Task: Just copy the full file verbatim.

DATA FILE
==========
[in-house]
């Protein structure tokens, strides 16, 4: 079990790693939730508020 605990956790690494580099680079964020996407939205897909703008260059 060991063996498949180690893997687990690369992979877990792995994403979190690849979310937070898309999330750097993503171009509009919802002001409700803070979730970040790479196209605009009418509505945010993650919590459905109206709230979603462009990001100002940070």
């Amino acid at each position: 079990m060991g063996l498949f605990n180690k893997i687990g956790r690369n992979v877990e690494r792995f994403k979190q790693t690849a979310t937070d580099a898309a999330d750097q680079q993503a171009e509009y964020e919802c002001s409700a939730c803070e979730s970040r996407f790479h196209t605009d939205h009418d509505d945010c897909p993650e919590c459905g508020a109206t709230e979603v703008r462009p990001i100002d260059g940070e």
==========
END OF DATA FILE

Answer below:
[in-house]
């Protein structure tokens, strides 16, 4: 079990790693939730508020 605990956790690494580099680079964020996407939205897909703008260059 060991063996498949180690893997687990690369992979877990792995994403979190690849979310937070898309999330750097993503171009509009919802002001409700803070979730970040790479196209605009009418509505945010993650919590459905109206709230979603462009990001100002940070």
């Amino acid at each position: 079990m060991g063996l498949f605990n180690k893997i687990g956790r690369n992979v877990e690494r792995f994403k979190q790693t690849a979310t937070d580099a898309a999330d750097q680079q993503a171009e509009y964020e919802c002001s409700a939730c803070e979730s970040r996407f790479h196209t605009d939205h009418d509505d945010c897909p993650e919590c459905g508020a109206t709230e979603v703008r462009p990001i100002d260059g940070e």